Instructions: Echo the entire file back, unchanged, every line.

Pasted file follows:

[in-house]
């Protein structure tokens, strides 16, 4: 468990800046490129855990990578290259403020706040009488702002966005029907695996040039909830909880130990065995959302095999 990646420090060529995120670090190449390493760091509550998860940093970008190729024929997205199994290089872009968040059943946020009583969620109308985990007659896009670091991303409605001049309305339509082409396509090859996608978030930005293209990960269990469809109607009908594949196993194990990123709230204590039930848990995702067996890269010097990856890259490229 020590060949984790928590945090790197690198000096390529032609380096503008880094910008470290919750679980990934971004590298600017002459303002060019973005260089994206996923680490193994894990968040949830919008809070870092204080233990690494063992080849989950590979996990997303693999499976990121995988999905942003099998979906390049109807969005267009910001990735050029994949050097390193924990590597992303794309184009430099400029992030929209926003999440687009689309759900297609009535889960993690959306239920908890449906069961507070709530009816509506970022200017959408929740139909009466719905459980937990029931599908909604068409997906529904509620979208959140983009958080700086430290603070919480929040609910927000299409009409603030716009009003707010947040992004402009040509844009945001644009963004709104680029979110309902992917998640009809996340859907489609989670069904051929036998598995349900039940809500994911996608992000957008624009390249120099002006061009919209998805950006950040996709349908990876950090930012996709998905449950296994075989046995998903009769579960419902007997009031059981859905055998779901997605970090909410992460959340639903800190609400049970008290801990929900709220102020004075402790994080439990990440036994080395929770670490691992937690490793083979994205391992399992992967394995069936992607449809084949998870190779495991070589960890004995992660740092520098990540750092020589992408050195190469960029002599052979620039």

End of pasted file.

[in-house]
């Protein structure tokens, strides 16, 4: 468990800046490129855990990578290259403020706040009488702002966005029907695996040039909830909880130990065995959302095999 990646420090060529995120670090190449390493760091509550998860940093970008190729024929997205199994290089872009968040059943946020009583969620109308985990007659896009670091991303409605001049309305339509082409396509090859996608978030930005293209990960269990469809109607009908594949196993194990990123709230204590039930848990995702067996890269010097990856890259490229 020590060949984790928590945090790197690198000096390529032609380096503008880094910008470290919750679980990934971004590298600017002459303002060019973005260089994206996923680490193994894990968040949830919008809070870092204080233990690494063992080849989950590979996990997303693999499976990121995988999905942003099998979906390049109807969005267009910001990735050029994949050097390193924990590597992303794309184009430099400029992030929209926003999440687009689309759900297609009535889960993690959306239920908890449906069961507070709530009816509506970022200017959408929740139909009466719905459980937990029931599908909604068409997906529904509620979208959140983009958080700086430290603070919480929040609910927000299409009409603030716009009003707010947040992004402009040509844009945001644009963004709104680029979110309902992917998640009809996340859907489609989670069904051929036998598995349900039940809500994911996608992000957008624009390249120099002006061009919209998805950006950040996709349908990876950090930012996709998905449950296994075989046995998903009769579960419902007997009031059981859905055998779901997605970090909410992460959340639903800190609400049970008290801990929900709220102020004075402790994080439990990440036994080395929770670490691992937690490793083979994205391992399992992967394995069936992607449809084949998870190779495991070589960890004995992660740092520098990540750092020589992408050195190469960029002599052979620039």